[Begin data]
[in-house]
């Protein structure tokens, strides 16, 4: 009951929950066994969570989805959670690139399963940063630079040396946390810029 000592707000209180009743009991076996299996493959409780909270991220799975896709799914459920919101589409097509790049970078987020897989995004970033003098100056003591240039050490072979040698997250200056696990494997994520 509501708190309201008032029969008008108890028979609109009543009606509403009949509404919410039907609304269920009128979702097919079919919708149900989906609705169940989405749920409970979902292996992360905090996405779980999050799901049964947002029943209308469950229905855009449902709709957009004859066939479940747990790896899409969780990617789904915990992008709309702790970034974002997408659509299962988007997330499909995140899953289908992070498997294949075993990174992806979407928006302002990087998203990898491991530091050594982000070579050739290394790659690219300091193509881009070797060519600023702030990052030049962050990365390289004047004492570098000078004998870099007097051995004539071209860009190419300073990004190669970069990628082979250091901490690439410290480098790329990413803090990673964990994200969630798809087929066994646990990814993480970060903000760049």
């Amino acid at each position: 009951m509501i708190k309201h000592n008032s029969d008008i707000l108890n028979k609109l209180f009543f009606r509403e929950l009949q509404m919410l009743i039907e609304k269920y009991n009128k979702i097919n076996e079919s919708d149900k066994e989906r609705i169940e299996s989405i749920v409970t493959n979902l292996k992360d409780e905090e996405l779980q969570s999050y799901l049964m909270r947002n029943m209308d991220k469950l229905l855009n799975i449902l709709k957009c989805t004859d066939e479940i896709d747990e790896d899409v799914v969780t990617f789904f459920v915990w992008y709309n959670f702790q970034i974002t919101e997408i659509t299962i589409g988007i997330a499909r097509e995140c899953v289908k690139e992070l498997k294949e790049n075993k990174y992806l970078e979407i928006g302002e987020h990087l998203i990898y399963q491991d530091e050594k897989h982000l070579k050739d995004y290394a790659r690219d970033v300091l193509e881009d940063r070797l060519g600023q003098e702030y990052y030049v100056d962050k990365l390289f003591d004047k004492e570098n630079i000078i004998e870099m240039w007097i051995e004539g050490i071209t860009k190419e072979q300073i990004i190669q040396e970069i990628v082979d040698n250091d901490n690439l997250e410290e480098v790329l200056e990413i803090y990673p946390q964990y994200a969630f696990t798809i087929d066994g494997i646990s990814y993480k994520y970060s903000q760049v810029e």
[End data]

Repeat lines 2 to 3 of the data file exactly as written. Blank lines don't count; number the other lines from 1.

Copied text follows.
């Protein structure tokens, strides 16, 4: 009951929950066994969570989805959670690139399963940063630079040396946390810029 000592707000209180009743009991076996299996493959409780909270991220799975896709799914459920919101589409097509790049970078987020897989995004970033003098100056003591240039050490072979040698997250200056696990494997994520 509501708190309201008032029969008008108890028979609109009543009606509403009949509404919410039907609304269920009128979702097919079919919708149900989906609705169940989405749920409970979902292996992360905090996405779980999050799901049964947002029943209308469950229905855009449902709709957009004859066939479940747990790896899409969780990617789904915990992008709309702790970034974002997408659509299962988007997330499909995140899953289908992070498997294949075993990174992806979407928006302002990087998203990898491991530091050594982000070579050739290394790659690219300091193509881009070797060519600023702030990052030049962050990365390289004047004492570098000078004998870099007097051995004539071209860009190419300073990004190669970069990628082979250091901490690439410290480098790329990413803090990673964990994200969630798809087929066994646990990814993480970060903000760049």
């Amino acid at each position: 009951m509501i708190k309201h000592n008032s029969d008008i707000l108890n028979k609109l209180f009543f009606r509403e929950l009949q509404m919410l009743i039907e609304k269920y009991n009128k979702i097919n076996e079919s919708d149900k066994e989906r609705i169940e299996s989405i749920v409970t493959n979902l292996k992360d409780e905090e996405l779980q969570s999050y799901l049964m909270r947002n029943m209308d991220k469950l229905l855009n799975i449902l709709k957009c989805t004859d066939e479940i896709d747990e790896d899409v799914v969780t990617f789904f459920v915990w992008y709309n959670f702790q970034i974002t919101e997408i659509t299962i589409g988007i997330a499909r097509e995140c899953v289908k690139e992070l498997k294949e790049n075993k990174y992806l970078e979407i928006g302002e987020h990087l998203i990898y399963q491991d530091e050594k897989h982000l070579k050739d995004y290394a790659r690219d970033v300091l193509e881009d940063r070797l060519g600023q003098e702030y990052y030049v100056d962050k990365l390289f003591d004047k004492e570098n630079i000078i004998e870099m240039w007097i051995e004539g050490i071209t860009k190419e072979q300073i990004i190669q040396e970069i990628v082979d040698n250091d901490n690439l997250e410290e480098v790329l200056e990413i803090y990673p946390q964990y994200a969630f696990t798809i087929d066994g494997i646990s990814y993480k994520y970060s903000q760049v810029e």